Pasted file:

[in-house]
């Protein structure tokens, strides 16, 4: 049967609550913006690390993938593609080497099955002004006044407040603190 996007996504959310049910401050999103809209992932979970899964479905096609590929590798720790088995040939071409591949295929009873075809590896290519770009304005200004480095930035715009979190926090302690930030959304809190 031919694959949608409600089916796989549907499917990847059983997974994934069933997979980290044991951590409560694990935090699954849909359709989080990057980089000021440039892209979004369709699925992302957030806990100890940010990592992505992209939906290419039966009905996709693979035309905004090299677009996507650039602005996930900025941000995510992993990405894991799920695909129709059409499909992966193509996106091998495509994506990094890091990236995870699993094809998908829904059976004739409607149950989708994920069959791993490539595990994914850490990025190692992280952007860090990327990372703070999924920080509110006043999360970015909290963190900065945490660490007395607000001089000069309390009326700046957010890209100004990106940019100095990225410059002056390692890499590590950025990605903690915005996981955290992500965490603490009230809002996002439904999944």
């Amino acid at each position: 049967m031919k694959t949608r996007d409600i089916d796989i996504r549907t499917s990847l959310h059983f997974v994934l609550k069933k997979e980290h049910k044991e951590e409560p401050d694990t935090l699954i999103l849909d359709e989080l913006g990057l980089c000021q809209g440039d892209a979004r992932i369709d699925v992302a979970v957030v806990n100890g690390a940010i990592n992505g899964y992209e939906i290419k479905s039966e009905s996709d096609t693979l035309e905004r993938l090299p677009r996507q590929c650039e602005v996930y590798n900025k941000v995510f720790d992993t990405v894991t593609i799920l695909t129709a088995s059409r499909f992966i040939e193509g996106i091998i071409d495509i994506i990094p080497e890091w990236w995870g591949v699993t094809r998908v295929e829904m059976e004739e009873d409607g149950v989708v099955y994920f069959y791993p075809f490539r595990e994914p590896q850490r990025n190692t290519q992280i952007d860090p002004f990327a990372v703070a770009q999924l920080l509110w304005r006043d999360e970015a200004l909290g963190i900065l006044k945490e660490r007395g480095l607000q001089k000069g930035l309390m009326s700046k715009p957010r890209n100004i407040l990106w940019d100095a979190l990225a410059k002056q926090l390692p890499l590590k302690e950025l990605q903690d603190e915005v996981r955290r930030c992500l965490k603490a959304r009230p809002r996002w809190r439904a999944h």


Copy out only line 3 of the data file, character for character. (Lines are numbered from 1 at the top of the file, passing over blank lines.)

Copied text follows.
């Amino acid at each position: 049967m031919k694959t949608r996007d409600i089916d796989i996504r549907t499917s990847l959310h059983f997974v994934l609550k069933k997979e980290h049910k044991e951590e409560p401050d694990t935090l699954i999103l849909d359709e989080l913006g990057l980089c000021q809209g440039d892209a979004r992932i369709d699925v992302a979970v957030v806990n100890g690390a940010i990592n992505g899964y992209e939906i290419k479905s039966e009905s996709d096609t693979l035309e905004r993938l090299p677009r996507q590929c650039e602005v996930y590798n900025k941000v995510f720790d992993t990405v894991t593609i799920l695909t129709a088995s059409r499909f992966i040939e193509g996106i091998i071409d495509i994506i990094p080497e890091w990236w995870g591949v699993t094809r998908v295929e829904m059976e004739e009873d409607g149950v989708v099955y994920f069959y791993p075809f490539r595990e994914p590896q850490r990025n190692t290519q992280i952007d860090p002004f990327a990372v703070a770009q999924l920080l509110w304005r006043d999360e970015a200004l909290g963190i900065l006044k945490e660490r007395g480095l607000q001089k000069g930035l309390m009326s700046k715009p957010r890209n100004i407040l990106w940019d100095a979190l990225a410059k002056q926090l390692p890499l590590k302690e950025l990605q903690d603190e915005v996981r955290r930030c992500l965490k603490a959304r009230p809002r996002w809190r439904a999944h």